Irrigation Scheduling – When to Resume After Rain

James Adkins, Agricultural Engineer;

Continued scattered thunderstorms across the region brought significant relief to a few but most fields received less than 0.2” of rain last week. Both corn and full season soybeans are predicted to use 0.25” per day next week. With sporadic and limited thunderstorms in the forecast, farmers are facing the challenge of when to start back after a rain event.

Coarse loamy sand soils only hold 1.6” in the entire 18” root zone and need to maintain a minimum of 50% of the available water to avoid yield loss. This means a farmer with sandy loam soils needs to initiate irrigation before 0.8” of crop water use. With daily evapotranspiration averaging 0.2”-0.25” per day irrigation should start no more than 3 days after a major (1 inch plus) rain. Sandy loams average 2.34” of holding capacity meaning a 50% managed allowable depletion of 1.17”, or a 4-day break after a profile filling rain. High organic matter and clay soils can hold additional 1-2 days of moisture before needing irrigation. Keep in mind that just because a farm received and 1” of rain there is no guarantee that all of it infiltrated and was stored in the soil. Thunderstorms tend to dump water faster than the soil can absorb and thus runoff from the high parts of the field to the low creates soil moisture variability and will require irrigation sooner to prevent yield loss in the high areas.

The information presented below is an example of the soil moisture status at University of Delaware’s Warrington Irrigation Research Farm. Actual field values will vary greatly depending on crop stage, soil type and local rainfall. There are many tools available that provide field by field values to assist farmers in making irrigation scheduling decisions including paid services through local crop consultants, irrigation equipment manufacturer’s, Climate Corp, etc and free tools like KanSched and the Delaware Irrigation Management System (DIMS)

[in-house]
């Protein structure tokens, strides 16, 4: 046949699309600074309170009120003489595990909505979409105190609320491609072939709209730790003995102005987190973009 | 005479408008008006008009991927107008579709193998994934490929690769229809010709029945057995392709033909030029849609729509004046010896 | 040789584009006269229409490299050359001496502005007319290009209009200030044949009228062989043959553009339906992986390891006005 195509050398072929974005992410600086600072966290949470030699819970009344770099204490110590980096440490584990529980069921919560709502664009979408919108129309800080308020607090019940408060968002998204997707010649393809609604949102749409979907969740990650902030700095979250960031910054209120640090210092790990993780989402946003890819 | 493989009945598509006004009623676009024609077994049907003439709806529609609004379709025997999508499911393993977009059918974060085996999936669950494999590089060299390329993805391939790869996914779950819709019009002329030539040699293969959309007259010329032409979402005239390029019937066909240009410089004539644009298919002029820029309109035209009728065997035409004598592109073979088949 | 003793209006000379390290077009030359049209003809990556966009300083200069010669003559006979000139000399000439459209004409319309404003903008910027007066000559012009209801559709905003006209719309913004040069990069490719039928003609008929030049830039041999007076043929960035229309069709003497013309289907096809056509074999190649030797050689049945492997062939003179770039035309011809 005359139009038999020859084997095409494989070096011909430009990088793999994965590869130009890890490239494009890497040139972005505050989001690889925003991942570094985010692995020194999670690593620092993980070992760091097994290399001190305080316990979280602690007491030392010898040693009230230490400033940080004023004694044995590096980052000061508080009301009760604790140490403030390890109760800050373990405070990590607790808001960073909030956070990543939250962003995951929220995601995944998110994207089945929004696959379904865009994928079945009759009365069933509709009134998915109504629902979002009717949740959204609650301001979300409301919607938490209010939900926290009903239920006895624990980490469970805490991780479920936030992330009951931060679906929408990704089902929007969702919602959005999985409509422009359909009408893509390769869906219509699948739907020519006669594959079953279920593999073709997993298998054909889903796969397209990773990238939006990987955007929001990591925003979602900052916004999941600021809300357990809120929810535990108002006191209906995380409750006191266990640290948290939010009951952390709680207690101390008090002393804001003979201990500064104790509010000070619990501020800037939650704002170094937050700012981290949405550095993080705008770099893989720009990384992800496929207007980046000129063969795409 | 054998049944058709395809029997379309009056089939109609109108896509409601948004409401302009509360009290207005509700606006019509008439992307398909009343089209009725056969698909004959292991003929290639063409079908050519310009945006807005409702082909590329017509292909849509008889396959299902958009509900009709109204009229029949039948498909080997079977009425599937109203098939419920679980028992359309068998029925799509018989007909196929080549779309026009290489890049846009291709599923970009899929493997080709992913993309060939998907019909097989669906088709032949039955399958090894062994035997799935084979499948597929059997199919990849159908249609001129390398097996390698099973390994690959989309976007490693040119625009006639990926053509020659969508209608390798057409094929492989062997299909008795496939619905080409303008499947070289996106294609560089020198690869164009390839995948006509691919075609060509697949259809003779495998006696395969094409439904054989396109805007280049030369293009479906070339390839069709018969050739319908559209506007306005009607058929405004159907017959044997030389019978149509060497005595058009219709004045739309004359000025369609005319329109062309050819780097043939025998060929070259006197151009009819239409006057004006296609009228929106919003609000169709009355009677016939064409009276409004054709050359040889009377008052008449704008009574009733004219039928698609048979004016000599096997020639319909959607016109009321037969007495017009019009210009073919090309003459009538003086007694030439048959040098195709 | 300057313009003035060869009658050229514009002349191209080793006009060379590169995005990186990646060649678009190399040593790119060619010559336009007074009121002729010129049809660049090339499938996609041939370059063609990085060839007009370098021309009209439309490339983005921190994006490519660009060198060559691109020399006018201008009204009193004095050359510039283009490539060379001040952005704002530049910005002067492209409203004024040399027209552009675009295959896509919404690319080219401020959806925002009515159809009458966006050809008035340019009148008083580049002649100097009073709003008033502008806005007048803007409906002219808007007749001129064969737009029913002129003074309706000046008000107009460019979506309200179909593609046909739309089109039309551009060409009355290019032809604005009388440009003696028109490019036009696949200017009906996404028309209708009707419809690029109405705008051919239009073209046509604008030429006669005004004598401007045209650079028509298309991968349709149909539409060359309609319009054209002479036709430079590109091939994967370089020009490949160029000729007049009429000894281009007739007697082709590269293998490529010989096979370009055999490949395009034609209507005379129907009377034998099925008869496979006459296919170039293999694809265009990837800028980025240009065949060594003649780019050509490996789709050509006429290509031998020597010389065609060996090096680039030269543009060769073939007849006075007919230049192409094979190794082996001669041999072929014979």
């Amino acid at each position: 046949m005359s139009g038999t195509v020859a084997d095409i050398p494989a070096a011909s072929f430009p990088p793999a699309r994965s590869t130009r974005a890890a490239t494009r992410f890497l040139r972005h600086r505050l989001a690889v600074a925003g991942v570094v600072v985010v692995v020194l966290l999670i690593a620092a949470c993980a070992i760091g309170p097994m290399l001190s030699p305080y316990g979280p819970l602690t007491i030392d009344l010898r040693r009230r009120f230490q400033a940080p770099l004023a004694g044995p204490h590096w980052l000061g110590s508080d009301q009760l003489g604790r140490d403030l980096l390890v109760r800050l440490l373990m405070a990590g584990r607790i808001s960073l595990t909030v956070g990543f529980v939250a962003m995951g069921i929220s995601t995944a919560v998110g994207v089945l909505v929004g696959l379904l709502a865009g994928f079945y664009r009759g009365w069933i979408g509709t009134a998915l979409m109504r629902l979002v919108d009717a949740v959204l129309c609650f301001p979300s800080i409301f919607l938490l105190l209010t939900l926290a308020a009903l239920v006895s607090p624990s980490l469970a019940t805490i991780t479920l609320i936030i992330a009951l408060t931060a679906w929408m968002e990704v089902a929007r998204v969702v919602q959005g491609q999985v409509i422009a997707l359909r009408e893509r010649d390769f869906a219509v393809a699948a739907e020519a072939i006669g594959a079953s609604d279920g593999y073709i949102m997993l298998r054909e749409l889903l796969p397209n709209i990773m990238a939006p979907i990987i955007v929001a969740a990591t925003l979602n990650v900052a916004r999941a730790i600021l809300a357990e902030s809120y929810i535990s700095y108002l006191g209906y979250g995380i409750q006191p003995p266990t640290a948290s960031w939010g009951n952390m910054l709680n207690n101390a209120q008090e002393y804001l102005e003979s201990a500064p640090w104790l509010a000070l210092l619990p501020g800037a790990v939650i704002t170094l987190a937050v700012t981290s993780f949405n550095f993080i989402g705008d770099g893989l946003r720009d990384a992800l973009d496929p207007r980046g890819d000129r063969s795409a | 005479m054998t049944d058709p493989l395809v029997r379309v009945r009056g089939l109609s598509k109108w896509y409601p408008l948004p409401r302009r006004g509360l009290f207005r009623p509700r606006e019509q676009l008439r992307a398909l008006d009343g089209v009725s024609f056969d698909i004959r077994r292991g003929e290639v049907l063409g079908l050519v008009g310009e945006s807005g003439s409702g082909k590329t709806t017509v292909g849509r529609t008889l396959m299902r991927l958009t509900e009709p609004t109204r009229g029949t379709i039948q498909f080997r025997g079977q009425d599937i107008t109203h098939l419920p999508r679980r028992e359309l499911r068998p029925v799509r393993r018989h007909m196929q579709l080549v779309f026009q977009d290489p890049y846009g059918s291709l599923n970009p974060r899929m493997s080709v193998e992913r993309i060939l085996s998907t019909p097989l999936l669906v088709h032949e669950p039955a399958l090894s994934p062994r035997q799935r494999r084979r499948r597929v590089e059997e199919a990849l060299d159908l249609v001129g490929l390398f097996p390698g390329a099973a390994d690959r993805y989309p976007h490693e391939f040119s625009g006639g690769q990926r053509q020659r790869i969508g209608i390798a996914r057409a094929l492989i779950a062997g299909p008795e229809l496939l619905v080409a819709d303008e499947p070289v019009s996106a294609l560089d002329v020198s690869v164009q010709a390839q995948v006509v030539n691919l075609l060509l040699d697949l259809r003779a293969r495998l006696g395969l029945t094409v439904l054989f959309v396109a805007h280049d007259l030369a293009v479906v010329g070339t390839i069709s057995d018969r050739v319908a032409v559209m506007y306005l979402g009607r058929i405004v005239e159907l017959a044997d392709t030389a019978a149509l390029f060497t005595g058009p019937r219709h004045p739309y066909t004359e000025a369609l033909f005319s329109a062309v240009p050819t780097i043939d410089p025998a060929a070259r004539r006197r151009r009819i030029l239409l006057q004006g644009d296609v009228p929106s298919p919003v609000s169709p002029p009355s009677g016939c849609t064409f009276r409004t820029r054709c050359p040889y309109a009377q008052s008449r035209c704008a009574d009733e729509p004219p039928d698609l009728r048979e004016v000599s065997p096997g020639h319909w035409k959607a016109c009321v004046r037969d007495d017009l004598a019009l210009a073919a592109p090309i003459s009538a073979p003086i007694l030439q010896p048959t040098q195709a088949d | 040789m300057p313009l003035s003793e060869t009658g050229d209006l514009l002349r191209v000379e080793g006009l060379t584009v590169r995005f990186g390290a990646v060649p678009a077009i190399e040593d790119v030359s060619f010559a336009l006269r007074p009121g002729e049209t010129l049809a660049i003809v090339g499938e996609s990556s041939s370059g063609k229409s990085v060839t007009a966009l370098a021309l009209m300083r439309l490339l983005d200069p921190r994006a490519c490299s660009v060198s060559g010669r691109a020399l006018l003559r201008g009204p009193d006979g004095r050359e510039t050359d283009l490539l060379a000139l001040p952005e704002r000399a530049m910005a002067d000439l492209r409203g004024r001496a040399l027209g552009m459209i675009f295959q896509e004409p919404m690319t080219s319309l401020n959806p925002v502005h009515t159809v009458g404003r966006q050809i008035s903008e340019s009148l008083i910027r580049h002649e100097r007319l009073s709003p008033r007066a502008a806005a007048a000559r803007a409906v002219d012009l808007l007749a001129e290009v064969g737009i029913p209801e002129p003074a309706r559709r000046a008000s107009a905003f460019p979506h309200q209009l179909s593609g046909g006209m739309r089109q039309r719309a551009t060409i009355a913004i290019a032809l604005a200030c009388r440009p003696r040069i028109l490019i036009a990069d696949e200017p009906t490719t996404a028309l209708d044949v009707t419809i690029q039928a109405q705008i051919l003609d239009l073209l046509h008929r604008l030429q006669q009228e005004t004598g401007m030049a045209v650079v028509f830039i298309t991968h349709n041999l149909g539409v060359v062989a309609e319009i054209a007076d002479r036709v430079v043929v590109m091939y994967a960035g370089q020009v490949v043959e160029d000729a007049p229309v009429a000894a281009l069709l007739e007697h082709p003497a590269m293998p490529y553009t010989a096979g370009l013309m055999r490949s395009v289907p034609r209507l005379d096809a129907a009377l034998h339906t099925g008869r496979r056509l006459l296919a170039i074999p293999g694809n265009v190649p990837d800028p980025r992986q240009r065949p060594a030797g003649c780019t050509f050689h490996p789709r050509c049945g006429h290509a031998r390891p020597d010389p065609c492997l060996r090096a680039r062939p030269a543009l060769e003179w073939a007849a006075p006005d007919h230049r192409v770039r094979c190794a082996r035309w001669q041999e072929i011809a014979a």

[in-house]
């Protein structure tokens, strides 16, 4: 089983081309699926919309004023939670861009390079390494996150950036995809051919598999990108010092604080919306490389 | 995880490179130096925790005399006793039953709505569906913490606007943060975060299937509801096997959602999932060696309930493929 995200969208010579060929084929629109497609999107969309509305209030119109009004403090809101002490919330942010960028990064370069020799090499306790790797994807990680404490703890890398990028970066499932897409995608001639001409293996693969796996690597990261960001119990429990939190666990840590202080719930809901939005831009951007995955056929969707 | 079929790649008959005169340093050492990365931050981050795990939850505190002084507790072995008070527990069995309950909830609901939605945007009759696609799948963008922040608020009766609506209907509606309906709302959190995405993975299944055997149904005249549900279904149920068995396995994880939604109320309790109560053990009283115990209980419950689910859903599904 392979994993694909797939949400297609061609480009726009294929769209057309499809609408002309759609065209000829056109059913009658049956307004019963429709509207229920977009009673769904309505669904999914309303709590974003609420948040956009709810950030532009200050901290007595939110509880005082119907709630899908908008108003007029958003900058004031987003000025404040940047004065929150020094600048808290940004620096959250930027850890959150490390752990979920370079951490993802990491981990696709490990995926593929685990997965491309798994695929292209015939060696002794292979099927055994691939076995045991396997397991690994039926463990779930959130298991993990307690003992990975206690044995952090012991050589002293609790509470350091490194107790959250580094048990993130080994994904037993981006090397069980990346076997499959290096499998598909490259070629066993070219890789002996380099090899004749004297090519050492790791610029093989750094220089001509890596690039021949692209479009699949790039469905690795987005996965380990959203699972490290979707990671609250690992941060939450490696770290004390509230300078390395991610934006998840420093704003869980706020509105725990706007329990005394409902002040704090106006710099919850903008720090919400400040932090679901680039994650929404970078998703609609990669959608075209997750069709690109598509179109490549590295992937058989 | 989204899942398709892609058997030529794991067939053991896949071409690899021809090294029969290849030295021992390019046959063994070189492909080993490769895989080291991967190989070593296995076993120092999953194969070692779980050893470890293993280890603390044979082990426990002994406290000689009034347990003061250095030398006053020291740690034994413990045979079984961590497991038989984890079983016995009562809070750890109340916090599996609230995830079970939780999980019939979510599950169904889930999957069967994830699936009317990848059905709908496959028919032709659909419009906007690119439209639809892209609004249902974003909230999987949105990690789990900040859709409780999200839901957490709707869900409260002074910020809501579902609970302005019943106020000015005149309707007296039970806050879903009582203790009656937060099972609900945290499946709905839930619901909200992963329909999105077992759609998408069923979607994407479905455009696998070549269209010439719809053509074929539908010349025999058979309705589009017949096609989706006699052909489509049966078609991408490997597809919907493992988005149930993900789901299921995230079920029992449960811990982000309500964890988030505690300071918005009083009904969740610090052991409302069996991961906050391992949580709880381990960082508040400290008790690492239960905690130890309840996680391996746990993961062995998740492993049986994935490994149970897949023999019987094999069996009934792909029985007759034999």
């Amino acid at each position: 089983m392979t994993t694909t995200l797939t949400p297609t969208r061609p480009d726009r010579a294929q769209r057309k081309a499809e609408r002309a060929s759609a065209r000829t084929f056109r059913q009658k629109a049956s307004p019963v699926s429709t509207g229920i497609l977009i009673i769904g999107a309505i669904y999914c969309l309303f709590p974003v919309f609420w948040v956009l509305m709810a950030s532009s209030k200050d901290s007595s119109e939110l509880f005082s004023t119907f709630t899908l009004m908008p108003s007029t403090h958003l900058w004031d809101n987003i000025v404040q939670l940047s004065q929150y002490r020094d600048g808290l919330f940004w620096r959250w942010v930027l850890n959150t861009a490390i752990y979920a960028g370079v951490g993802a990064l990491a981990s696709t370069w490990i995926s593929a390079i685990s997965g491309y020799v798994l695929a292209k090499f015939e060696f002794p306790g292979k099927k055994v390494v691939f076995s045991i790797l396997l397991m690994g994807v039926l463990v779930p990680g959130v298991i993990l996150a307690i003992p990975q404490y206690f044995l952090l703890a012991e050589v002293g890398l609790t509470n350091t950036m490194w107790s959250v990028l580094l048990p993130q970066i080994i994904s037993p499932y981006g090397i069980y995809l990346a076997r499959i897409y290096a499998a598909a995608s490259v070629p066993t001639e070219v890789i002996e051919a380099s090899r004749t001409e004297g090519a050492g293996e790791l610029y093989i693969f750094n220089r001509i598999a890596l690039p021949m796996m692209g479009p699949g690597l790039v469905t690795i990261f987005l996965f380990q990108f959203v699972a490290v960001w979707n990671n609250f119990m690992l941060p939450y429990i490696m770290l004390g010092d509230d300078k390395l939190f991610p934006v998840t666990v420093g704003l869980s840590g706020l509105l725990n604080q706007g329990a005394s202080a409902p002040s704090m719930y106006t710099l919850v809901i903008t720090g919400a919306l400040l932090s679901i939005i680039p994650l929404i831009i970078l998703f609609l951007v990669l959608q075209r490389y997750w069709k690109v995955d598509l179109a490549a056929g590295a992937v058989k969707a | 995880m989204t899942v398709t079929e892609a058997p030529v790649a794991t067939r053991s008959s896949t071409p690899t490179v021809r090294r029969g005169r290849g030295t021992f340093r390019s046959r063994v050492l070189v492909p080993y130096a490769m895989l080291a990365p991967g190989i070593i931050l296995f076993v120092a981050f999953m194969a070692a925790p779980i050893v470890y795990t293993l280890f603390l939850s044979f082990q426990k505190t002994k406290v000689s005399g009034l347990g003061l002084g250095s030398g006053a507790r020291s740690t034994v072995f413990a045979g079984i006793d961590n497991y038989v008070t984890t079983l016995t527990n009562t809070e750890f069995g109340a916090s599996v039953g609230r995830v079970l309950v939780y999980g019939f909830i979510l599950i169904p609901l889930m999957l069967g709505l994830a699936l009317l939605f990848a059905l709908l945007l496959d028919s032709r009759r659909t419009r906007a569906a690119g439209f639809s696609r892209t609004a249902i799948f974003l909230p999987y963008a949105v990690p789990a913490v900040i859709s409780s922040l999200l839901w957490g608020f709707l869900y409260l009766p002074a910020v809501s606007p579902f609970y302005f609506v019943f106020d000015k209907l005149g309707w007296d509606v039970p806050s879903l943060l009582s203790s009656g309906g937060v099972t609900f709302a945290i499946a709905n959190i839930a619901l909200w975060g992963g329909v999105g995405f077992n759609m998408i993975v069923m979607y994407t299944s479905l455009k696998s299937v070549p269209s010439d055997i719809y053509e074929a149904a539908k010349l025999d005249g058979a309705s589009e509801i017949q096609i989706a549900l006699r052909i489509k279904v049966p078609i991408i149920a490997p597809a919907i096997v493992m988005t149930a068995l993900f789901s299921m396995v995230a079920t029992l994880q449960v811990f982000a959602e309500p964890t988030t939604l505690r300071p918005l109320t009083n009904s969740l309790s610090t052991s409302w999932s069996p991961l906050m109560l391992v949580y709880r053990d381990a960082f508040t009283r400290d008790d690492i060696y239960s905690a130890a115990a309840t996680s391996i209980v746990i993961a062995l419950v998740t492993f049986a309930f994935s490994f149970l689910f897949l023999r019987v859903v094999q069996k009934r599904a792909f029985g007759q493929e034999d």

Field Corn
Daily corn evapotranspiration (ET) rates for April 25th planted 114 day corn at R1 averaged 0.2”/day for the past week. The cloudy weather on Sunday 7/7 and Monday 7/8 limited transpiration rates to 0.15” bringing the weekly average down from last week. This field received 0.62” of rain in addition to 0.9’ of irrigation in 3 events since last Thursday. This same field is predicted to use 0.24”, 0.22”, 0.28”, 0.30”, 0.24” for Friday 7-5 – Tuesday 7/9 for an estimated daily usage of ¼” per day for the upcoming week. These are estimated values and are no substitute for daily ET use models and field level soil moisture data.

At this point in the growing season most corn fields are at least into the VT stage; Crop water usage will be nearly the same from V14 until R2/blister stage. Farmers should continue to intensively irrigate through the R2 stage and gradually taper off through R3 until black layer.

Irrigated Corn Soil Moisture Report for the UD Warrington Farm Stage VT – DIMS Report

Full Season Soybeans
May 2nd planted soybeans at the UD Warrington Irrigation Research Farm are approaching the R3 stage as of July 11th. We received 0.62” of rain and applied a total of 0.6” in 2 irrigation events last week. The average daily crop water use was 0.19” per day and the predicted daily ET for next week is 0.25” per day (the same amount as corn). Remember to irrigate in small but frequent doses to avoid pushing water beyond the root zone. Multiple years of soil moisture sensor data show soybeans to use water primarily from the shallow (0-8”) soil profile.

Double Crop/Late Season Soybeans
Continue to irrigate in small amounts of around 0.2-0.3 inches to maximize canopy development. Keep in mind that irrigation that infiltrates beyond 6” will be of little benefit to the crop. Soybeans that have reached 70+% canopy are using and estimated 0.12” per day.

Irrigated Soybean Soil Moisture Report for the UD Warrington Farm Stage R2 – DIMS Report